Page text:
Contact Lens Care & Compliance
Ocular Comfort’s Relationship with Multipurpose Solutions
BY ANDREW D. PUCKER, OD, PHD, FAAO
Multipurpose solutions play a critical role in maintaining daily wear contact lenses: they clean, disinfect, and allow for safe short-term storage of contact lenses (Rosenthal et al, 2003). Contact lens discomfort is likely one problem that your patients face on a regular basis (Nichols et al, 2013).
While contact lens discomfort has a number of etiologies, a variety of factors related to multipurpose solutions could have a major impact on comfort and contact lens satisfaction (Jones et al, 2013). This is highlighted by the fact that multipurpose care system choices can affect blink rate, which is likely a surrogate for ocular irritation; fewer blinks have been associated with better comfort (Yang et al, 2012).
Multipurpose solution components can have an impact on ocular comfort. Specifically, wetting agents have been added to multipurpose solutions to improve contact lens comfort (Stiegemeier et al, 2006; Yang et al, 2012). Stiegemeier et al (2006) found that solutions with wetting agents improved corneal staining, dryness, scratchiness, burning, wear time, and deposits compared to solutions without wetting agents. Similarly, Yang et al (2012) found that solutions with wetting agents can result in fewer dry eye symptoms compared to solutions without wetting agents.
Solution preservatives may also impact ocular comfort (Jones et al, 1997). Jones et al (1997) also determined that solutions with higher preservative concentrations may result in lower contact lens comfort and overall solution satisfaction compared to solutions with lower levels of preservatives. This last point highlights how similar yet slightly different solutions can impact patient satisfaction, a point that should be acknowledged when store brand solutions are considered.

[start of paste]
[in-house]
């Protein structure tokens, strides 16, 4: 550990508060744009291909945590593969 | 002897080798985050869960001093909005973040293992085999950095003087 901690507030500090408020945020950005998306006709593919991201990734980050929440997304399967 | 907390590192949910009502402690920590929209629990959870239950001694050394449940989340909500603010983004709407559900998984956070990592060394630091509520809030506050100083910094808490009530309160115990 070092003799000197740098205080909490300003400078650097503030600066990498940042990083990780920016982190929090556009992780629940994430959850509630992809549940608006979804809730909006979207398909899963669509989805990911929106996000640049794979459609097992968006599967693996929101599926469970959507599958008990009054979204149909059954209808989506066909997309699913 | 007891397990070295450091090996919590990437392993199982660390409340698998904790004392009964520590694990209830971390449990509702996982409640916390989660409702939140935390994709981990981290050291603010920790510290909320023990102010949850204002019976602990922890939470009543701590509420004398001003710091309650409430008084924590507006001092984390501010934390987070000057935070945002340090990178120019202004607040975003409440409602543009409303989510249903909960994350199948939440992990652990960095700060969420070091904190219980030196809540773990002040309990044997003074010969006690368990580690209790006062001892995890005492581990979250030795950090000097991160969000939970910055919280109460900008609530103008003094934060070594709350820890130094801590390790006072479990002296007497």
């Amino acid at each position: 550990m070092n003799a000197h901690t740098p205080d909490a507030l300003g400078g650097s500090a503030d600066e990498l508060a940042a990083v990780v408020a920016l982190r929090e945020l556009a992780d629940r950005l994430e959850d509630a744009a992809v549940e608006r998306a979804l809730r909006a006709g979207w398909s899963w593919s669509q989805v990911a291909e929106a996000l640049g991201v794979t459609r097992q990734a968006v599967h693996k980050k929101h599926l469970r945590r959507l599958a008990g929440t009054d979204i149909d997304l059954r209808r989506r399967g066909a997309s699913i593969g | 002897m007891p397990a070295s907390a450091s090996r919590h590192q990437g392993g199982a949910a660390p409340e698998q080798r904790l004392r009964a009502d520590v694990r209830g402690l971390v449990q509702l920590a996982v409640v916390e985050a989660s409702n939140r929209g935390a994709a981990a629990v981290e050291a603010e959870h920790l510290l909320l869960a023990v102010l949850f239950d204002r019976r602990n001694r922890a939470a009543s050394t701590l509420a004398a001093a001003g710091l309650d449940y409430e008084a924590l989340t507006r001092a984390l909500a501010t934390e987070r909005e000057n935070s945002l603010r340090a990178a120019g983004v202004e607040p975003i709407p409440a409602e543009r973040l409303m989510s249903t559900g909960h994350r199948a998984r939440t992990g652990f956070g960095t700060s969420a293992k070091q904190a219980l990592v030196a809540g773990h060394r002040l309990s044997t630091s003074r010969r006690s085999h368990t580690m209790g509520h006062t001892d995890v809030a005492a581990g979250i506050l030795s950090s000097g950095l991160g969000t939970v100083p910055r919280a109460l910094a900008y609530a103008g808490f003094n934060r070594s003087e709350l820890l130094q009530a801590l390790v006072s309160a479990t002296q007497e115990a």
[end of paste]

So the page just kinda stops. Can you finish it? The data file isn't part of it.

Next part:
Contact lens/solution combinations can impact ocular comfort (Stiegemeier et al, 2004; Tilia et al, 2013), yet Tilia et al found that those combinations typically only lead to comfort issues in patients who have a history of contact lens discomfort.
Lin et al (2014) reported that ethnicity and potentially cultural issues may affect a patient’s compatibility with a care system. For example, they found that Caucasians were more likely to report good lens and solution comfort at lens application, during the day, and at the end of the day compared to Asians.
The above contact lens care solution and patient factors, among others, in combination with proper contact lens care and use, can improve ocular comfort and patient satisfaction (Jones et al, 2012; Pinto-Fraga et al, 2016). Considering these factors may help you fit those difficult patients with contact lenses or re-establish someone as a contact lens wearer. CLS
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Dr. Pucker earned his OD, MS, and PhD degrees from The Ohio State University. He is currently a senior research associate at The Ohio State University. He has also received research funding from Johnson & Johnson Vision Care. You can reach him at email@example.com.